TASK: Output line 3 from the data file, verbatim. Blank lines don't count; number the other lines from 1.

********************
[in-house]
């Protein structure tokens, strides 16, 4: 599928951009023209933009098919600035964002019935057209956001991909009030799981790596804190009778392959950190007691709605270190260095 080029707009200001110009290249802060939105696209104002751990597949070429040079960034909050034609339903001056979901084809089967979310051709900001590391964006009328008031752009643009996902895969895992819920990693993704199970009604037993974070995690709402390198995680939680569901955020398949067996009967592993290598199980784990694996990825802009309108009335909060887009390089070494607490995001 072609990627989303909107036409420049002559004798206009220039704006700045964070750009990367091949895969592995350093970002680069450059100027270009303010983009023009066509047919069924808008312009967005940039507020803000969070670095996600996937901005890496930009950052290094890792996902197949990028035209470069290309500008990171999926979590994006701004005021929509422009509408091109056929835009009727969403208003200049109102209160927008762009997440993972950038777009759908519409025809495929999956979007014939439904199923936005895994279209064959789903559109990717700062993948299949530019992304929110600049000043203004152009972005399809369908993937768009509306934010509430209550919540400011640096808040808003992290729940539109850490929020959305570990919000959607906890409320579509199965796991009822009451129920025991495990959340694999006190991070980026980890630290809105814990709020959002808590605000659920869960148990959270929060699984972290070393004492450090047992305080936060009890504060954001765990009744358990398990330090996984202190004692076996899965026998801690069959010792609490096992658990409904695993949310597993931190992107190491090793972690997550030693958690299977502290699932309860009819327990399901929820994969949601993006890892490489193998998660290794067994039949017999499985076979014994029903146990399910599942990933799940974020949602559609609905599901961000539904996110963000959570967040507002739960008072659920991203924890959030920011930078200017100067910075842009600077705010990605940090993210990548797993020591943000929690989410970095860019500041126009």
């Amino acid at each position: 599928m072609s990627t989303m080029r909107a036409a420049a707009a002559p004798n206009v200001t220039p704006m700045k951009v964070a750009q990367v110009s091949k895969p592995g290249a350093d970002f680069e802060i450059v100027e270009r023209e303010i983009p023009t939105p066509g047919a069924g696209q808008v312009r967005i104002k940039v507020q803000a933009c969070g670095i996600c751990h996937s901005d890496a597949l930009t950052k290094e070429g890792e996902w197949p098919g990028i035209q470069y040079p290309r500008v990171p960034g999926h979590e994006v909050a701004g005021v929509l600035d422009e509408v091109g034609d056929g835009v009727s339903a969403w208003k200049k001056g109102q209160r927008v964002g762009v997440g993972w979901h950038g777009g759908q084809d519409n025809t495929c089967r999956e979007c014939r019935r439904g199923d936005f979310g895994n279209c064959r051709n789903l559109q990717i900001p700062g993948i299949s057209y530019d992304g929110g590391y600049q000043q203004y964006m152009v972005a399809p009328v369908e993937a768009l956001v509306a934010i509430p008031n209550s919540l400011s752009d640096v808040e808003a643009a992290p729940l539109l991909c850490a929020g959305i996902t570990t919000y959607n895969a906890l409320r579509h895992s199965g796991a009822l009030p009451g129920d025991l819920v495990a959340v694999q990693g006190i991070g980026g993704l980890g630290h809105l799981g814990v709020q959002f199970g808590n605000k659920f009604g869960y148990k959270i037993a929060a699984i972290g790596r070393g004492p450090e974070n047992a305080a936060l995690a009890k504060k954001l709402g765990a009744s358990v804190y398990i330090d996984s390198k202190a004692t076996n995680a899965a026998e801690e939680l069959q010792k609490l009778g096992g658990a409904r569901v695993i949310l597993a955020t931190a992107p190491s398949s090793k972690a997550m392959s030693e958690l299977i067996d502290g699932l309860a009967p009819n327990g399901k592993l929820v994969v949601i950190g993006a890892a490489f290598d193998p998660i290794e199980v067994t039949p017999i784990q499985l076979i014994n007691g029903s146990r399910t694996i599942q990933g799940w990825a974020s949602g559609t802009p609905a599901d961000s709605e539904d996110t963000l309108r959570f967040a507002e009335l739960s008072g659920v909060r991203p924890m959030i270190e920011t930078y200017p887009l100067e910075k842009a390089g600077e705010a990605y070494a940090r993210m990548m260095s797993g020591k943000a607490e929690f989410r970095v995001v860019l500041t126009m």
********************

């Amino acid at each position: 599928m072609s990627t989303m080029r909107a036409a420049a707009a002559p004798n206009v200001t220039p704006m700045k951009v964070a750009q990367v110009s091949k895969p592995g290249a350093d970002f680069e802060i450059v100027e270009r023209e303010i983009p023009t939105p066509g047919a069924g696209q808008v312009r967005i104002k940039v507020q803000a933009c969070g670095i996600c751990h996937s901005d890496a597949l930009t950052k290094e070429g890792e996902w197949p098919g990028i035209q470069y040079p290309r500008v990171p960034g999926h979590e994006v909050a701004g005021v929509l600035d422009e509408v091109g034609d056929g835009v009727s339903a969403w208003k200049k001056g109102q209160r927008v964002g762009v997440g993972w979901h950038g777009g759908q084809d519409n025809t495929c089967r999956e979007c014939r019935r439904g199923d936005f979310g895994n279209c064959r051709n789903l559109q990717i900001p700062g993948i299949s057209y530019d992304g929110g590391y600049q000043q203004y964006m152009v972005a399809p009328v369908e993937a768009l956001v509306a934010i509430p008031n209550s919540l400011s752009d640096v808040e808003a643009a992290p729940l539109l991909c850490a929020g959305i996902t570990t919000y959607n895969a906890l409320r579509h895992s199965g796991a009822l009030p009451g129920d025991l819920v495990a959340v694999q990693g006190i991070g980026g993704l980890g630290h809105l799981g814990v709020q959002f199970g808590n605000k659920f009604g869960y148990k959270i037993a929060a699984i972290g790596r070393g004492p450090e974070n047992a305080a936060l995690a009890k504060k954001l709402g765990a009744s358990v804190y398990i330090d996984s390198k202190a004692t076996n995680a899965a026998e801690e939680l069959q010792k609490l009778g096992g658990a409904r569901v695993i949310l597993a955020t931190a992107p190491s398949s090793k972690a997550m392959s030693e958690l299977i067996d502290g699932l309860a009967p009819n327990g399901k592993l929820v994969v949601i950190g993006a890892a490489f290598d193998p998660i290794e199980v067994t039949p017999i784990q499985l076979i014994n007691g029903s146990r399910t694996i599942q990933g799940w990825a974020s949602g559609t802009p609905a599901d961000s709605e539904d996110t963000l309108r959570f967040a507002e009335l739960s008072g659920v909060r991203p924890m959030i270190e920011t930078y200017p887009l100067e910075k842009a390089g600077e705010a990605y070494a940090r993210m990548m260095s797993g020591k943000a607490e929690f989410r970095v995001v860019l500041t126009m």